Albany officials have agreed to use $500,000 in HUD funding to help with the planned renovations of Bethel Housing Complex. (April 20, 2013)
ALBANY, Ga. -- With memories of other failed certified Community Housing Development Organization (CHDO) projects burned in their memory -- most recently the $374,000 Cutliff Grove community development attempt that is expected to eventually impact local taxpayers -- many citizens in Albany and Dougherty County decried the Albany City Commission's recent decision to approve some $500,000 in Housing and Urban Development Home Investment Partnership (HOME) funds for use by the Bethel Housing Community Development CHDO.
Bethel Housing, the development arm of Bethel AME Church, wants to use the HOME funding as part of a $10.6 million upgrade of a 98-unit low- and moderate-income apartment complex at 507 Swift St. in Albany. The complex, according to tax records, was built in 1973, went through a $1.4 million renovation in 1989 and has a current fair market value of slightly more than $2.5 million.
City officials, wary of such local projects' past failures, say Bethel's long-term management of the Swift Street complex, its own investment in the proposed project and its mission of providing affordable and safe housing for citizens who would otherwise not have a decent place to live lessen the possibility of forfeiture on the project. Such a scenario would leave the city liable for the half-million dollars in HOME funding.
"We're talking about a group that has maintained and managed that property successfully for more than 30 years," Assistant City Manager Lonnie Ballard said. "They have a good track record, and if you look at their mission you see an organization dedicated to providing safe, affordable, decent housing to low- and moderate-income families.
"Imagine what the cost to the city would be if this apartment complex came offline and we had to try and find 98 additional units for the displaced families. This money -- $500,000 -- is significant, but you've got an organization with skin in the game. Bethel Housing has put their resources where their mission is."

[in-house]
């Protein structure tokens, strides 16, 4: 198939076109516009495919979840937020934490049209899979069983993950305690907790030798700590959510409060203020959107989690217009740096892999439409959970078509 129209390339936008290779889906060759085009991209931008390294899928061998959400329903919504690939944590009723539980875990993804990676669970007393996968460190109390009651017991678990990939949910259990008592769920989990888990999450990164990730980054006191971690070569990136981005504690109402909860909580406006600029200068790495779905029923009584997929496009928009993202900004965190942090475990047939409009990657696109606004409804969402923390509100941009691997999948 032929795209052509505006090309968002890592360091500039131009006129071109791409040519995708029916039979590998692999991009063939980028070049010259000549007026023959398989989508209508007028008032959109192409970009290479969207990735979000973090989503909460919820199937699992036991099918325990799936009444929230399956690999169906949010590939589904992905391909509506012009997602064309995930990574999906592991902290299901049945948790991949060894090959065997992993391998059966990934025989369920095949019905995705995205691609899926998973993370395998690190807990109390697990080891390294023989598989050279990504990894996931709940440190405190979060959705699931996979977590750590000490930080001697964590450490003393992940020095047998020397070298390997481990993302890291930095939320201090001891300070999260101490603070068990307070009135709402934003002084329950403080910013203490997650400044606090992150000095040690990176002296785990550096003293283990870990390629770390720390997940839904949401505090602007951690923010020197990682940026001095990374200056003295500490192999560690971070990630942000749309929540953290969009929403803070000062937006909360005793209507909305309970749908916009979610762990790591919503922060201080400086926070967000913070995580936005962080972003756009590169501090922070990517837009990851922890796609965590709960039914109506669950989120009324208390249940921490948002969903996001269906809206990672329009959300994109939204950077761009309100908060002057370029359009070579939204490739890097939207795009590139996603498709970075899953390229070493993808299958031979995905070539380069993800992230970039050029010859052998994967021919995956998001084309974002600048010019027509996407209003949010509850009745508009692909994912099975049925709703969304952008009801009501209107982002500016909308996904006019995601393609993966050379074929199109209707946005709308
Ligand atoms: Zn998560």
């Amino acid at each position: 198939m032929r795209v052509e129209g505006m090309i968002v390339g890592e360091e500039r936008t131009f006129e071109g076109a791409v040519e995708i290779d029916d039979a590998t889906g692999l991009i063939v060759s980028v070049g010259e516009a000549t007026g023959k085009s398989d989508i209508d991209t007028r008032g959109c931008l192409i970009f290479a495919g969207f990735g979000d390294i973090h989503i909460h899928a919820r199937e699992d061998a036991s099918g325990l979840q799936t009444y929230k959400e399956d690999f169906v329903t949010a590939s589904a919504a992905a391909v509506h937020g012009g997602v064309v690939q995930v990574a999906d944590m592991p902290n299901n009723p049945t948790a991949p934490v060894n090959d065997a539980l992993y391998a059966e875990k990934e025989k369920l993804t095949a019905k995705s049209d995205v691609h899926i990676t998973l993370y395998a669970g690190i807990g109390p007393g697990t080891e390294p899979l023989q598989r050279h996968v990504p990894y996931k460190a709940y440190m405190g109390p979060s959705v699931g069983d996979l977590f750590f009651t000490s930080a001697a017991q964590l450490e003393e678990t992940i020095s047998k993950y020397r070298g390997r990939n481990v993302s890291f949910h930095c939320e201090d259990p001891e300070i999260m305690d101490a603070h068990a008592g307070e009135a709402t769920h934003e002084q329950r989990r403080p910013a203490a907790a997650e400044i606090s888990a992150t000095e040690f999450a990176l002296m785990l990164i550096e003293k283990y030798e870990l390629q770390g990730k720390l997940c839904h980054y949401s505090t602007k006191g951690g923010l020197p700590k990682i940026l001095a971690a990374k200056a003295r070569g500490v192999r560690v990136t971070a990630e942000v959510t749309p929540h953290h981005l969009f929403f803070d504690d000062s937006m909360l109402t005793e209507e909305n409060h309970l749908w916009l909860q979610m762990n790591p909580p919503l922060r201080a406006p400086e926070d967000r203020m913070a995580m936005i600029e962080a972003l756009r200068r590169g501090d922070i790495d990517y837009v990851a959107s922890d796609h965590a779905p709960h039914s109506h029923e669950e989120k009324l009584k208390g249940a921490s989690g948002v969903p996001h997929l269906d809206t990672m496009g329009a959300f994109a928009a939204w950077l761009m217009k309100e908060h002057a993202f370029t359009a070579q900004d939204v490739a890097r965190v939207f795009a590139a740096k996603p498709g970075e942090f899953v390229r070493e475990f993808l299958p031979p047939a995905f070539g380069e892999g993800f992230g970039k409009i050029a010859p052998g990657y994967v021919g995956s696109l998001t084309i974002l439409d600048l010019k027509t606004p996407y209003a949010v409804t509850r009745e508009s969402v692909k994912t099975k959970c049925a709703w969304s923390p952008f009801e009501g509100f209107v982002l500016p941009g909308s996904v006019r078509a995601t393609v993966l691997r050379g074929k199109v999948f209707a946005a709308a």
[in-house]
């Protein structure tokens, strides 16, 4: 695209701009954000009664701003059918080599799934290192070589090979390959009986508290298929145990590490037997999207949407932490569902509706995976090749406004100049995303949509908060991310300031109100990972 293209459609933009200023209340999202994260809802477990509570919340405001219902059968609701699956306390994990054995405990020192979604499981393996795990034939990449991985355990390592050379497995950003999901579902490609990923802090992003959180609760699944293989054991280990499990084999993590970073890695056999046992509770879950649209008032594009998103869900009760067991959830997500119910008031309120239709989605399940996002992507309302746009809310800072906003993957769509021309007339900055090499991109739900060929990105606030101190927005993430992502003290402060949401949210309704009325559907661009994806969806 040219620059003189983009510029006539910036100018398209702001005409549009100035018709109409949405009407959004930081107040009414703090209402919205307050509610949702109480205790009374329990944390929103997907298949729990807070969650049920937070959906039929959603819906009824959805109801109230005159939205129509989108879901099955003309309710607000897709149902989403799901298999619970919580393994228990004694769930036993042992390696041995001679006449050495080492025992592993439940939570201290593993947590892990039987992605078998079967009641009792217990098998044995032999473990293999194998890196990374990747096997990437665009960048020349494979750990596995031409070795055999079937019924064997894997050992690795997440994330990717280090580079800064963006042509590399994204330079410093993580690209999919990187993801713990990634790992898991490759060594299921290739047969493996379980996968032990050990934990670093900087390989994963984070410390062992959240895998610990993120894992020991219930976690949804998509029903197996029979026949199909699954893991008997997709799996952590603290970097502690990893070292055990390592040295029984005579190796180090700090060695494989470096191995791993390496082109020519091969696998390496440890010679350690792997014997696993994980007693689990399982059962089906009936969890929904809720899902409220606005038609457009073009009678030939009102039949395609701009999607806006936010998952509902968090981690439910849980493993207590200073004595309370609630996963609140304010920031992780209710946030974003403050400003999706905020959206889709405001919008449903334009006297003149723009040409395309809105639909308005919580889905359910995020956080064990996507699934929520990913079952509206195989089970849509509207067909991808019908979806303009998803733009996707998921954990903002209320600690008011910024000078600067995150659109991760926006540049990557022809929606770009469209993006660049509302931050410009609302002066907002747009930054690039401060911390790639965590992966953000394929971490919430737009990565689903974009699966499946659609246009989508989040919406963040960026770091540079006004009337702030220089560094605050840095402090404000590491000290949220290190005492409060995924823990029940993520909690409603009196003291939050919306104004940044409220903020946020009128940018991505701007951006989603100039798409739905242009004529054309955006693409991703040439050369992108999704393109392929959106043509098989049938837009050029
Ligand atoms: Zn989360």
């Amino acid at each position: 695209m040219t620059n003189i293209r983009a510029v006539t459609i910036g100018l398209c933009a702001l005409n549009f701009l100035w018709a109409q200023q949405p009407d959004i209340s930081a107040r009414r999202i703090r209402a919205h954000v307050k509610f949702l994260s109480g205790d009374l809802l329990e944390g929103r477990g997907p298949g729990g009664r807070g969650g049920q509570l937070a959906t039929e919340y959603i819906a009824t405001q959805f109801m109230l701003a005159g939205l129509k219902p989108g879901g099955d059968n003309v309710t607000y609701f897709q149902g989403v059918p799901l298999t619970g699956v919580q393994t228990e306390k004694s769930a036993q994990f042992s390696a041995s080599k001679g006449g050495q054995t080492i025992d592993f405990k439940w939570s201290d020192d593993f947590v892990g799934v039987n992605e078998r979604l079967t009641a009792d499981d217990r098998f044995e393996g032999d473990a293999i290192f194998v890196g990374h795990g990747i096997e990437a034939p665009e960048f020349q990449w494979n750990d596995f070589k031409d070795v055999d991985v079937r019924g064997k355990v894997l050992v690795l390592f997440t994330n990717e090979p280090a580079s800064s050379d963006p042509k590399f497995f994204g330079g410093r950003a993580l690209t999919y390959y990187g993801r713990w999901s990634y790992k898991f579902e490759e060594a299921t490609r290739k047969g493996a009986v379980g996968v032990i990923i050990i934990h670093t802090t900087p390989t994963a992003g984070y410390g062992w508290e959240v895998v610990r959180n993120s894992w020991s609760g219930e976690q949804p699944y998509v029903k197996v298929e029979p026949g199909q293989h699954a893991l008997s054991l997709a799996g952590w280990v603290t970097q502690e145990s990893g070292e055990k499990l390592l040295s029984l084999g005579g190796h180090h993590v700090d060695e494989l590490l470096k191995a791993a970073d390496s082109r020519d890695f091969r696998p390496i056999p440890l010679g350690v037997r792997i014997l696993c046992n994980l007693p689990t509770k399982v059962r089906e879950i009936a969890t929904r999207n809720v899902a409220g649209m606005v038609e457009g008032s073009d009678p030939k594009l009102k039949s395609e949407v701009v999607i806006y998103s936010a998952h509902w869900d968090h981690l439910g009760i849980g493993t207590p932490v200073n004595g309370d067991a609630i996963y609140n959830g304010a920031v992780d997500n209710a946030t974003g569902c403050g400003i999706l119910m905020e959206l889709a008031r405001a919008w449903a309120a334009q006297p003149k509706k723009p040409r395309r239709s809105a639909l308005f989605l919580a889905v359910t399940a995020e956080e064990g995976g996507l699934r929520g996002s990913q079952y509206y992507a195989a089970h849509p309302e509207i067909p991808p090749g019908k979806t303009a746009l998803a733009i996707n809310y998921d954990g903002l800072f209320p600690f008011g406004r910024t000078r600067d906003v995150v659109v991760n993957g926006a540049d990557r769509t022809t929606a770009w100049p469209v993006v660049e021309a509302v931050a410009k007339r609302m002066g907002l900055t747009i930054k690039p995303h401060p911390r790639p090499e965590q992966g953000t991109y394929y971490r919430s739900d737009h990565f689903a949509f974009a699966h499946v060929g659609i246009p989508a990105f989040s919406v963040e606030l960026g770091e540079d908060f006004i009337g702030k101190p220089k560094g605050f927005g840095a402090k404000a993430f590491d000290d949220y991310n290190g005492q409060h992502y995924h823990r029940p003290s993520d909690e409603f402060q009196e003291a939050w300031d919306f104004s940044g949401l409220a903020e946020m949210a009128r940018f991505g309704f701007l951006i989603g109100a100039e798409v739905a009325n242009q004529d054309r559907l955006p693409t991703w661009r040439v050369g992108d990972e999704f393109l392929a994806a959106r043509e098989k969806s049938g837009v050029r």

Interim Department of Community and Economic Development Director Shelena Hawkins said the $500,000 in HOME funds, which had accumulated since 2007 as 15 percent of the city's total HUD allocations -- an amount required by the federal agency to be set aside and awarded to a certified CHDO -- would be returned to HUD if not utilized. She said careful consideration was given three applicants before Bethel's project was selected.
"This is not a fly-by-night decision," Hawkins said. "A review panel made up of representatives of our department, Planning, Engineering and a local banker with underwriting experience looked over proposals from Bethel, The Oaks at North Intown Homeownership and Mt. Olive Community Outreach Center before determining (the Bethel project) to be the best qualified for use of the funds."
Laura McCool, a DCED housing program manager, said the process of selecting a CHDO to receive the HOME funding was carried out in a manner that eliminated the possibility of favoritism.
"Our review panel awarded points for certain criteria and came up with a tally to determine the best qualified project for use of the funds," she said. "And even with that scrutiny, the process is not complete. No local funding will be issued until (Bethel Housing) has secured all its funding for the project."
Hawkins said the recommendation to approve Bethel's request for the HOME funding was based on its staff's knowledge of the HOME program regulations, its experience in developing and managing HOME rental units and its evidence of leveraged funding for the project.